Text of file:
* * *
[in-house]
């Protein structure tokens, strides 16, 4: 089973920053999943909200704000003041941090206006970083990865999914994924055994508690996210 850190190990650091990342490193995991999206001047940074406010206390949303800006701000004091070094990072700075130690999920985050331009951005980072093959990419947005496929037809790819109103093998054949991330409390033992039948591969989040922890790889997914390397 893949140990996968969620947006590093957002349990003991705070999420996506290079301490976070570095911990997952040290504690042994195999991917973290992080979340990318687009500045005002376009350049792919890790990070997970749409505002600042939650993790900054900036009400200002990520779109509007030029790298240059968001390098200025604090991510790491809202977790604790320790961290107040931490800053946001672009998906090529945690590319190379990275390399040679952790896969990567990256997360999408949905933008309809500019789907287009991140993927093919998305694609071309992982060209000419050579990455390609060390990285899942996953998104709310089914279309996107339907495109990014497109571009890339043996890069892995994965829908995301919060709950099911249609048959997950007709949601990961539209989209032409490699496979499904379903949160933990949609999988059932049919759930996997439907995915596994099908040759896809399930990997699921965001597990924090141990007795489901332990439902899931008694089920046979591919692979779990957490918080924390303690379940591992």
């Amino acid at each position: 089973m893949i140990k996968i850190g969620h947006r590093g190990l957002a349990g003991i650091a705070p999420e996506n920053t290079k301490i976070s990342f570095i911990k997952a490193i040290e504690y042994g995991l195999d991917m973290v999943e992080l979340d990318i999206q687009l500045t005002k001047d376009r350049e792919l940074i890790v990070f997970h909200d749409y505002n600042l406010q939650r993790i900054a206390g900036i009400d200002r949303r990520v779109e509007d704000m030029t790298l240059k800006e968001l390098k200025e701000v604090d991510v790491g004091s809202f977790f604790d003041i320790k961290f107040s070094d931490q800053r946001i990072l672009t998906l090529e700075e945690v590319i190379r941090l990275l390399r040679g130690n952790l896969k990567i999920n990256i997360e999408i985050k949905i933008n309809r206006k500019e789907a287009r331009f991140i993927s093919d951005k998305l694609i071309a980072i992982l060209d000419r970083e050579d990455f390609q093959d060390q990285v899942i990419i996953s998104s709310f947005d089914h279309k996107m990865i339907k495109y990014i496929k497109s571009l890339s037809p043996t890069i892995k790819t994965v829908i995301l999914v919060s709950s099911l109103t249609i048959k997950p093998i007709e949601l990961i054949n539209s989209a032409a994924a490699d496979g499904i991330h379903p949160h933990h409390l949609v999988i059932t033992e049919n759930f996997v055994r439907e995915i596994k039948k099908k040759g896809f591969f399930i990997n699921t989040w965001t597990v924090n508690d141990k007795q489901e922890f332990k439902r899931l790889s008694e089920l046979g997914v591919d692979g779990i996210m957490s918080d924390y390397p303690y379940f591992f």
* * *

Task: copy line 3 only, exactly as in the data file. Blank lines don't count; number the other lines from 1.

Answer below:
């Amino acid at each position: 089973m893949i140990k996968i850190g969620h947006r590093g190990l957002a349990g003991i650091a705070p999420e996506n920053t290079k301490i976070s990342f570095i911990k997952a490193i040290e504690y042994g995991l195999d991917m973290v999943e992080l979340d990318i999206q687009l500045t005002k001047d376009r350049e792919l940074i890790v990070f997970h909200d749409y505002n600042l406010q939650r993790i900054a206390g900036i009400d200002r949303r990520v779109e509007d704000m030029t790298l240059k800006e968001l390098k200025e701000v604090d991510v790491g004091s809202f977790f604790d003041i320790k961290f107040s070094d931490q800053r946001i990072l672009t998906l090529e700075e945690v590319i190379r941090l990275l390399r040679g130690n952790l896969k990567i999920n990256i997360e999408i985050k949905i933008n309809r206006k500019e789907a287009r331009f991140i993927s093919d951005k998305l694609i071309a980072i992982l060209d000419r970083e050579d990455f390609q093959d060390q990285v899942i990419i996953s998104s709310f947005d089914h279309k996107m990865i339907k495109y990014i496929k497109s571009l890339s037809p043996t890069i892995k790819t994965v829908i995301l999914v919060s709950s099911l109103t249609i048959k997950p093998i007709e949601l990961i054949n539209s989209a032409a994924a490699d496979g499904i991330h379903p949160h933990h409390l949609v999988i059932t033992e049919n759930f996997v055994r439907e995915i596994k039948k099908k040759g896809f591969f399930i990997n699921t989040w965001t597990v924090n508690d141990k007795q489901e922890f332990k439902r899931l790889s008694e089920l046979g997914v591919d692979g779990i996210m957490s918080d924390y390397p303690y379940f591992f």